Warren F. Larson

 Warren F. Larson

Address7435 Monticello Road
Columbia, SC 29203

Intercultural Studies, Columbia Biblical Seminary & School of Missions, Columbia International University

B.Th., Vancouver Bible College,
M.Miss., Canadian Theological Seminary,
M.Div., Trinity Western University,
Ph.D., Fuller Theological Seminary,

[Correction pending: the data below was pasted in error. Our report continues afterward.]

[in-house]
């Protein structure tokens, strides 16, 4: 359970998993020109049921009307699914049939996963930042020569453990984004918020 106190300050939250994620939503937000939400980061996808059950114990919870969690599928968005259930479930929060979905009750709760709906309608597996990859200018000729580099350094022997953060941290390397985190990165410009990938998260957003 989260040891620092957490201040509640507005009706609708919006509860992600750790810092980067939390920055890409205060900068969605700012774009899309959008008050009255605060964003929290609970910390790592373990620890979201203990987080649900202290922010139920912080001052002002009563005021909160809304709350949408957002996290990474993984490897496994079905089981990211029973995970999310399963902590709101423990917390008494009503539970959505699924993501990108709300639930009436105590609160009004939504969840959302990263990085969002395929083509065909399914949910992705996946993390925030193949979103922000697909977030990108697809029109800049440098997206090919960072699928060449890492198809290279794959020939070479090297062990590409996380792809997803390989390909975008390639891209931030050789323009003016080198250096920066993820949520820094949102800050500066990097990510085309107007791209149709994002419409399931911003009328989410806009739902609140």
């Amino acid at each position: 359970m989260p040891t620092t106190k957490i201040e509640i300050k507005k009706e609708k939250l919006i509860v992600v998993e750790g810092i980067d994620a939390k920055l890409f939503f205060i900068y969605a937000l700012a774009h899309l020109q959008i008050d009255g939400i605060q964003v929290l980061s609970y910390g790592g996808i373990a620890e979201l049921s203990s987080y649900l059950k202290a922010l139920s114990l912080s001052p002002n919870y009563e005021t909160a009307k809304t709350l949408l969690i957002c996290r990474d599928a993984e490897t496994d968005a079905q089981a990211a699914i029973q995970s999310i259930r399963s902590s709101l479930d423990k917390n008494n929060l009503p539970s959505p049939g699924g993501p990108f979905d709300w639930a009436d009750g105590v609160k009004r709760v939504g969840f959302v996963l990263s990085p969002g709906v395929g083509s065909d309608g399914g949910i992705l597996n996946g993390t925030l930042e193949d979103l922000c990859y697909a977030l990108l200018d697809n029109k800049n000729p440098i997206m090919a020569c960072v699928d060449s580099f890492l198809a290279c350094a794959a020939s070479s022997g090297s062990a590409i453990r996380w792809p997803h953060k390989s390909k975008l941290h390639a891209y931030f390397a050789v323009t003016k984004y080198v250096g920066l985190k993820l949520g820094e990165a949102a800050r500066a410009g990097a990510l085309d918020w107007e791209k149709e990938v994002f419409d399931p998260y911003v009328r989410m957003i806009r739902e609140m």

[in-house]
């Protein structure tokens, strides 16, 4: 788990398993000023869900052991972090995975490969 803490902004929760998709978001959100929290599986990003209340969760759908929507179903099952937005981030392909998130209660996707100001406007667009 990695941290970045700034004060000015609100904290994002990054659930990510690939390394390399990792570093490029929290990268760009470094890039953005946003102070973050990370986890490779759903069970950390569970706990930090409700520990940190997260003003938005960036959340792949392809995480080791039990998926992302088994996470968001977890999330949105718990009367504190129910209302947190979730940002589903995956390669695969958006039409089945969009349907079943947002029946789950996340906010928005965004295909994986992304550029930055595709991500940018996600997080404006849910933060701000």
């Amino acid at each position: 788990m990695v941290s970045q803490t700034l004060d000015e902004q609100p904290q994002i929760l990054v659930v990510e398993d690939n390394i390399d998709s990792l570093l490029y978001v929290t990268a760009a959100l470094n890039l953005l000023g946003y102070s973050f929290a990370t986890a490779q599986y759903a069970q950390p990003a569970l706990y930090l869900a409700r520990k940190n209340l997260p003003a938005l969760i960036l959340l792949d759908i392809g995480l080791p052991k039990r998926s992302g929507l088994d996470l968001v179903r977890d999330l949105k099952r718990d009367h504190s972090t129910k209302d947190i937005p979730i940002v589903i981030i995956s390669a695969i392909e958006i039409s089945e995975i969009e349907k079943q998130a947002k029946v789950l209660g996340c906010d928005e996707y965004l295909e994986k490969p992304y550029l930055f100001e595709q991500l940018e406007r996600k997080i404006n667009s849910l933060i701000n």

Warren Larson is the director of the Zwemer Center for Muslim Studies at Columbia Biblical Theological Seminary & School of Missions. He also teaches courses related to ministry among Islamic peoples. He joined the CBS faculty in 1996. Due to his understanding of fundamentalist/militant Islam, he has been quoted widely in both Christian and secular publications. He travels extensively, addressing diverse audiences around the world on communicating to Muslims with love and understanding. He welcomes opportunities to speak on Islam as a world-wide religion in all its varied aspects and its deep needs. Larson attended the Peace River Bible Institute in Sexsmith, Alberta, Canada from 1963 to 1965. During his final year he felt urgently called by God to the mission field and arrived in Pakistan in 1968. After studying Urdu for two years, he began missionary work among Muslims in Dera Ghazi Khan, South Central Punjab. He worked with a tiny local church and operated a reading room in the bazaar. After completing his bachelor of theology degree at Vancouver Bible College during a furlough in 1974, Larson returned to Dera Ghazi Khan. In 1975 he and his wife, Carol, launched Newspaper Evangelism, putting ads in national newspapers and sending literature to those who responded. In 1976 he started the Good News Center, a Bible correspondence school that is still functioning under Pakistani leadership. He supervised the work of 15 expatriates in the Pakistan Department of International Missions from 1978 to 1988. During this time he also piloted Theological Education by Extension in South Central Pakistan. During a furlough in 1988, he earned a master of missiology degree at the Canadian Theological Seminary in Regina, Saskatchewan. Two years after returning to Dera Ghazi Khan, he was charged with spying on the nuclear facilities of Pakistan, keeping illegal maps in his vehicle, and preaching Christianity in the marketplace. A full and fair investigation was never made, though he fought long and hard in order to clear his name. In August 1991, along with his family, he was forced to leave. Larson earned a master of divinity degree at Trinity Western University in Vancouver in 1993. He went on to earn a Ph.D. at Fuller Theological Seminary in 1996. He served as Dr. J. Dudley Woodberry’s teaching assistant for several courses in Islam while at Fuller. His dissertation, “Islamic Ideology and Fundamentalism in Pakistan: Climate for Conversion to Christianity?” was published in 1998 by University Press of America. That same year it was chosen as one of the fifteen most significant books in North America on missions.

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